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Twenty Arguments For The Existence Of God


PETER KREEFT

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PeterKreeft.com
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Catholic Perspectives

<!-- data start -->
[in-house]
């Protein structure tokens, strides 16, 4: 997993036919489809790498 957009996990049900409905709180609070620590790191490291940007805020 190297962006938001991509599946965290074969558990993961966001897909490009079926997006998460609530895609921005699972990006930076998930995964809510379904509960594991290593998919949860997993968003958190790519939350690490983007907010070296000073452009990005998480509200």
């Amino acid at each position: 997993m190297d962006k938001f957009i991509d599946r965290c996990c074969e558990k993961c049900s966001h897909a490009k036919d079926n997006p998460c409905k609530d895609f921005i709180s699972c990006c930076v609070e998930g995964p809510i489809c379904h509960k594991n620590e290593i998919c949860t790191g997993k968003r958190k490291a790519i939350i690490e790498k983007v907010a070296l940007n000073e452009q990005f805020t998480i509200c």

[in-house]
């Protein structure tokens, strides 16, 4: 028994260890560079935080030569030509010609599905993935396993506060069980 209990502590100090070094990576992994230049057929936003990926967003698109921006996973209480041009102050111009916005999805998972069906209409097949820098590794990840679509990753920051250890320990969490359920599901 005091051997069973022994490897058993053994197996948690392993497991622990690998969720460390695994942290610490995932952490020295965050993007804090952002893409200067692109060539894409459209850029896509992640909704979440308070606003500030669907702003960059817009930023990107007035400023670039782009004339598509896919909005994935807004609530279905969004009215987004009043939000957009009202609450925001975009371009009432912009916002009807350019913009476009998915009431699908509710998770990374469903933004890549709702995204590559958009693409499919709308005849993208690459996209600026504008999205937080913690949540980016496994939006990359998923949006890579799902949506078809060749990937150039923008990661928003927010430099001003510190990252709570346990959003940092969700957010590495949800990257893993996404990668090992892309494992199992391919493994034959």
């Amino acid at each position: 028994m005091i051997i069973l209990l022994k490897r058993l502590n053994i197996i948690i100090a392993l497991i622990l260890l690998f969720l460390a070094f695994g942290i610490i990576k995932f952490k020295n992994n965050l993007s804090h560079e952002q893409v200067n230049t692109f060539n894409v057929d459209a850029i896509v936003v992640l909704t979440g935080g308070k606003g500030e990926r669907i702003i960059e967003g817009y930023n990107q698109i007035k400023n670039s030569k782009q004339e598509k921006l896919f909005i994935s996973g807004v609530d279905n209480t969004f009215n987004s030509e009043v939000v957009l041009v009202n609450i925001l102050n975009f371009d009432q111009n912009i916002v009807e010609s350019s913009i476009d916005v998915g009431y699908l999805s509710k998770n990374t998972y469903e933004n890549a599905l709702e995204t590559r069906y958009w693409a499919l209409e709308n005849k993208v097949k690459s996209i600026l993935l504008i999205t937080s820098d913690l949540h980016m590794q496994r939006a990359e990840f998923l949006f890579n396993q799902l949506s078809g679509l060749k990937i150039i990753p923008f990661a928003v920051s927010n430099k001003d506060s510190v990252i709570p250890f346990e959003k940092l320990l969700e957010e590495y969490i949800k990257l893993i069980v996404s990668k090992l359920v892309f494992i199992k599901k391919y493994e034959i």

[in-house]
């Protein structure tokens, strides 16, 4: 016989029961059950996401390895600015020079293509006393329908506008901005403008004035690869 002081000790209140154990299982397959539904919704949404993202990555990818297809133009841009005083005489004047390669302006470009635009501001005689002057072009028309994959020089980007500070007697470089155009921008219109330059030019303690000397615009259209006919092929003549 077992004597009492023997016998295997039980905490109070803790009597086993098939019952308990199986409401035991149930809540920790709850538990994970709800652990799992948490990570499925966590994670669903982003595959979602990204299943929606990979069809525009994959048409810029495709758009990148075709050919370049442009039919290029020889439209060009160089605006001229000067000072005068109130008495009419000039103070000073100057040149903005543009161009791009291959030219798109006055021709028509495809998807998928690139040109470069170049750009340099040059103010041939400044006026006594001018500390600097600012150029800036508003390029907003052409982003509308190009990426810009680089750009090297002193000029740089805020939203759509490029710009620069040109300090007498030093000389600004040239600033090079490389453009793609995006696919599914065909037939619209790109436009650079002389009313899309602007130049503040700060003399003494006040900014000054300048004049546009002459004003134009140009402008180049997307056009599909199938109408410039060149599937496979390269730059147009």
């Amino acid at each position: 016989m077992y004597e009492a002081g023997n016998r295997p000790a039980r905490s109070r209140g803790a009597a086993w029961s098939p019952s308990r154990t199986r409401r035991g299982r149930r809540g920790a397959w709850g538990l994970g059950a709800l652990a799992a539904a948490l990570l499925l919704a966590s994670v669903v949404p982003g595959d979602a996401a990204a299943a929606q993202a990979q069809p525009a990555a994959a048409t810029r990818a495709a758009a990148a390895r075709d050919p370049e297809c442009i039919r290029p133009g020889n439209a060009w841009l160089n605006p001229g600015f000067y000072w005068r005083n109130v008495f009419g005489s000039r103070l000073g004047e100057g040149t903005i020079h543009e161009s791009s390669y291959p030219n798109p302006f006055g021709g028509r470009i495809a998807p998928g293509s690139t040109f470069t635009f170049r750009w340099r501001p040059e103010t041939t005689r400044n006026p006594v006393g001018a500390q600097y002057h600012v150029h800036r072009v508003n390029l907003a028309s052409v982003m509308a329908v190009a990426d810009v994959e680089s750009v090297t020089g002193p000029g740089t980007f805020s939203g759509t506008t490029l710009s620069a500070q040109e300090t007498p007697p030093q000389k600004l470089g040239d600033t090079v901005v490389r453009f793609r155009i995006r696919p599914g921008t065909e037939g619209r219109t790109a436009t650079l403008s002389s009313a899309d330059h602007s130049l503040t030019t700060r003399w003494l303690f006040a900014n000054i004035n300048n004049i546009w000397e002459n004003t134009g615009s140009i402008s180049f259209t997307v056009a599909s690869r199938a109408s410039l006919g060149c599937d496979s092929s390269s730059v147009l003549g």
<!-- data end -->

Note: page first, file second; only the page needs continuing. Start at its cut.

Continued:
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ABSTRACTTwenty Arguments For The Existence Of God by Peter Kreeft & Ronald K. Tacelli Featured Writing Featured Audio Books About FAQs Twenty Arguments For The Existence Of God More Featured Writing The Argument from Change The Argument from Efficient Causality The Argument from Time and Contingency The Argument from Degrees of Perfection The Design Argument The Kalam Argument The Argument from Contingency The Argument from the World as an Interacting Whole The Argument from Miracles The Argument from Consciousness The Argument from Truth The Argument from the Origin of the Idea of God The Ontological Argument The Moral Argument The Argument from Conscience The Argument from Desire The Argument from Aesthetic Experience The Argument from Religious Experience The Common Consent Argument Pascal's Wager   In this section you will find arguments of many different kinds for the existence of God. And we make to you, the reader, an initial appeal. We realize that many people, both believers and nonbelievers, doubt that God's existence can be demonstrated or even argued about. You may be one of them. You may in fact have a fairly settled view that it cannot be argued about. But no one can reasonably doubt that attention to these arguments has its place in any book on apologetics. For very many have believed that such arguments are possible, and that some of them actually work. They have also believed that an effective rational argument for God's existence is an important first step in opening the mind to the possibility of faith—in clearing some of the roadblocks and rubble that prevent people from taking the idea of divine revelation seriously. And in this they have a real point. Suppose our best and most honest reflection on the nature of things led us to see the material universe as self-sufficient and uncaused; to see its form as the result of random motions, devoid of any plan or purpose. Would you then be impressed by reading in an ancient book that there exists a God of love, or that the heavens proclaim his glory? Would you be disposed to take that message seriously? More likely you would excuse yourself from taking seriously anything claimed as a communication from the Creator. As one person put it: I cannot believe that we are children of God, because I cannot believe there is anyone to do the adopting. It is this sort of cramped and constricted horizon that the proofs presented in this chapter are trying to expand. They are attempts to confront us with the radical insufficiency of what is finite and limited, and to open minds to a level of being beyond it. If they succeed in this—and we can say from experience that some of the proofs do succeed with many people—they can be of very great value indeed. You may not feel that they are particularly valuable to you. You may be blessed with a vivid sense of God's presence; and that is something for which to be profoundly grateful. But that does not mean you have no obligation to ponder these arguments. For many have not been blessed in that way. And the proofs are designed for them—or some of them at least—to give a kind of help they really need. You may even be asked to provide help. Besides, are any of us really in so little need of such help as we may claim? Surely in most of us there is something of the skeptic. There is a part of us tempted to believe that nothing is ultimately real beyond what we can see and touch; a part looking for some reason, beyond the assurances of Scripture, to believe that there is more. We have no desire to make exaggerated claims for these demonstrations, or to confuse "good reason" "with scientific proof." But we believe that there are many who want and need the kind of help these proofs offer more than they might at first be willing to admit. A word about the organization of the arguments. We have organized them into two basic groups: those which take their data from without—cosmological arguments—and those that take it from within—psychological arguments. The group of cosmological arguments begins with our versions of Aquinas's famous "five ways." These are not the simplest of the arguments, and therefore are not the most convincing to many people. Our order is not from the most to the least effective. The first argument, in particular, is quite abstract and difficult. Not all the arguments are equally demonstrative. One (Pascal's Wager) is not an argument for God at all, but an argument for faith in God as a "wager." Another (the ontological argument) we regard as fundamentally flawed; yet we include it because it is very famous and influential, and may yet be saved by new formulations of it. Others (the argument from miracles, the argument from religious experience and the common consent argument) claim only strong probability, not demonstrative certainty. We have included them because they form a strong part of a cumulative case. We believe that only some of these arguments, tak.......